When it comes to disability ministry conferences, The McLean Bible Church Accessibility Summit is the gold standard. Celebrating its 13th year, this years summit with 30 workshops and over 60 disability-related exhibitors, did not disappoint. Jackie Mills-Fernald held a lovely pre-pre-conference luncheon for those of us speaking. It was such a treat to hug and meet in person others whom we only seem to connect with in virtual ways throughout the remainder of the year.
(Pictured above at Jackie’s luncheon [l to r] sitting Barbara Dittrich, Katie Wetherbee, standing Jolene Philo, Cindi Ferrini, and Rebecca Hamilton)
Afterward, tours of the remarkable, cutting edge Jill’s House respite center were given, with updates by Director Cameron Doolittle on their national outreach to replicate this model.
Arriving at the Summit with my own head barely attached, I discovered that I had failed to print out the most important of our session’s handouts. As I approached Jackie Mills-Fernald in a panic, she assisted me in her unflappable, characteristically humorous way. We journeyed through the church with Jolene’s flash drive on a quest to print the hand-outs. Unable to find a stapler upstairs, Jackie led me through the Beautiful Blessings area searching for one. Initially unable to locate a stapler, we did find some nifty sheriff’s badges, one of which I was able to sport for the remainder of the evening. Sensing that I was drunk with power, announcing that I was the Sheriff of the Accessibility Summit, Jackie graced my other colleagues with their own badges later in the evening. (Note: Shared humor makes for great camaraderie during a conference.)
Prior to the main session, 3 pre-conference workshops were offered. Jackie Mills-Fernald and her outstanding team from McLean brought participants up to speed on the inclusion and special programming they do so well in their presentation “Access UNplugged”. A tour of McLean’s Access Ministry facilities was included, and seeing what they have really helps visitors imagine how they could adapt these things in their own church. “Reaching Out to Special Families” was another of the concurrent workshops with an excellent panel of some of my favorite people including Jolene Philo, Karen Jackson, Lisa Jamieson, and Cindi & Joe Ferrini. Each of these parents of children with special needs were able to share from their heart the needs and challenges facing families that churches should be addressing. The final workshop, which I attended, “Soaring Toward Greater Independence” offered a parent/educator/doctor panel including Emily Colson, Barbara Newman & Dr. Jane Barbin. What struck me most about this presentation was the creative problem-solving discussed when it came to seemingly impossible life-skills training.
(Pictured above Emily Colson, Barbara Newman & Dr. Jane Barbin)
After the pre-conference workshops were completed, participants had an opportunity to visit the many exhibitors on display. That’s where I was able to catch up with the fun-loving and innovative, Matt Mooney of 99 Balloons. I was able to tell him that our ministry had accidentally plagiarized the name of his respite program rEcess. Ever the gentleman, Matt embodied the nature of the mutually supportive leadership we share at the conference, stating he didn’t care that we had unintentionally copied his name, he was just glad to see us providing respite.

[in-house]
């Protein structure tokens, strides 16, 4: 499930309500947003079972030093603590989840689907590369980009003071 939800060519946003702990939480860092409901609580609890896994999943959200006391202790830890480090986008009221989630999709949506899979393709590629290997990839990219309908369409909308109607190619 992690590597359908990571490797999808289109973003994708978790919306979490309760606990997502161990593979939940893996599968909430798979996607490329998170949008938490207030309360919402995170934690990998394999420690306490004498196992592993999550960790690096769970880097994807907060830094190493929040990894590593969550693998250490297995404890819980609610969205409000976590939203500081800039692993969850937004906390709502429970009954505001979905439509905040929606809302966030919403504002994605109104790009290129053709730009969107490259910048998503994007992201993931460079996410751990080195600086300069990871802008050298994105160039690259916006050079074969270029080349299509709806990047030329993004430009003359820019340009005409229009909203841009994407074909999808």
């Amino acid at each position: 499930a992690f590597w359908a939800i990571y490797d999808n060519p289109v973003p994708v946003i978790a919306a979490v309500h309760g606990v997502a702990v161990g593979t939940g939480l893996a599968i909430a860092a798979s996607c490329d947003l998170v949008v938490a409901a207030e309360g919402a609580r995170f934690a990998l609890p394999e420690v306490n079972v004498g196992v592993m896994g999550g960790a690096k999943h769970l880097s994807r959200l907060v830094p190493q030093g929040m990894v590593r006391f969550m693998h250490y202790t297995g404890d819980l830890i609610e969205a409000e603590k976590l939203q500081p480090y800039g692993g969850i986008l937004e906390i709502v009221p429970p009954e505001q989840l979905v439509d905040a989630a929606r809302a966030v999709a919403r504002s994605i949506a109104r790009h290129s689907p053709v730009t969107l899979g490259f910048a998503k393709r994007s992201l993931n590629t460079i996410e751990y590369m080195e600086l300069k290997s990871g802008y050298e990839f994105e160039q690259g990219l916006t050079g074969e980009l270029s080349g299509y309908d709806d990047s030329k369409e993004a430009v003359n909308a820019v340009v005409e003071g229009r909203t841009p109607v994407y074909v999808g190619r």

As dinner was provided, relationships continued to blossom both with other leaders and families seeking information. I not only had fun connecting with my colleagues from Key Ministry and Saddleback Church, but I was also able to chat with a parent we serve who was there from Oregon, another leader there from Colorado, and a local sibling attending the conference. Needless to say, this creates a great incubator of thought.
If people were getting drowsy after the dinner, speaker Clay Dyer certainly woke them up! Opening up the Summit’s general session, Dyer motivated attendees with his personal story. Born with no legs, no left arm, and only a partial right arm, Dyer will kick most people’s tail. He approaches life with humor, sass, and no tolerance for copping out. If you weren’t able to attend the conference, you would do yourself a great favor by checking out his videos on his website, especially on a day where you’re feeling sorry for yourself.
(Pictured above Clay Dyer whose motto is “If I can, you can.”)
As the rain poured down, Summit attendees concluded the night by making their way to their first workshop. I had the great privilege of presenting on the topic of Parent to Parent Mentoring with my colleague and fellow Board member, Jolene Philo. We found participants to be fully engaged as we discussed best practices in mentoring and made recommendations based on the program our organization had spent two years developing. A colleague had to finally extract me from the classroom as people had lined up to speak with me at length after the session, a good problem indeed.
(Pictured above Barb Dittrich, Executive Director of SNAPPIN’ MINISTRIES answers questions on parent mentoring)
While I was obviously not able to attend the other 11 concurrent workshops at that time, I did run into people who were raving about Harmony Hensley’s barefoot insights on recruiting volunteers, Katie Wetherbee & Amy Kendall’s wisdom on the culture of the classroom, and the Ferrini’s reassurance regarding siblings of children with special needs.
Once back at the hotel, a number of us enjoyed some time together debriefing and getting better acquainted over a soda, water or tea. Our waiter may have been cranky, but that didn’t dampen our joy in connecting with one another. Blissfully exhausted, we didn’t make it a very late night, knowing that we needed to get an early start in the morning.